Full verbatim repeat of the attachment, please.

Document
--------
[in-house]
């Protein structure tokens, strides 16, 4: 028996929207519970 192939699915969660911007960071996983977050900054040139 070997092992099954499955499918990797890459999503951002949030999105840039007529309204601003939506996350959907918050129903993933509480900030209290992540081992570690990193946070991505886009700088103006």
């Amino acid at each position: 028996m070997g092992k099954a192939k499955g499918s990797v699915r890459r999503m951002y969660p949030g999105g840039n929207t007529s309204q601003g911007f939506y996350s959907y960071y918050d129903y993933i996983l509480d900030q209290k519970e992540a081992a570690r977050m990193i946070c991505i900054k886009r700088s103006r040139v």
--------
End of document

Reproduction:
[in-house]
């Protein structure tokens, strides 16, 4: 028996929207519970 192939699915969660911007960071996983977050900054040139 070997092992099954499955499918990797890459999503951002949030999105840039007529309204601003939506996350959907918050129903993933509480900030209290992540081992570690990193946070991505886009700088103006």
């Amino acid at each position: 028996m070997g092992k099954a192939k499955g499918s990797v699915r890459r999503m951002y969660p949030g999105g840039n929207t007529s309204q601003g911007f939506y996350s959907y960071y918050d129903y993933i996983l509480d900030q209290k519970e992540a081992a570690r977050m990193i946070c991505i900054k886009r700088s103006r040139v």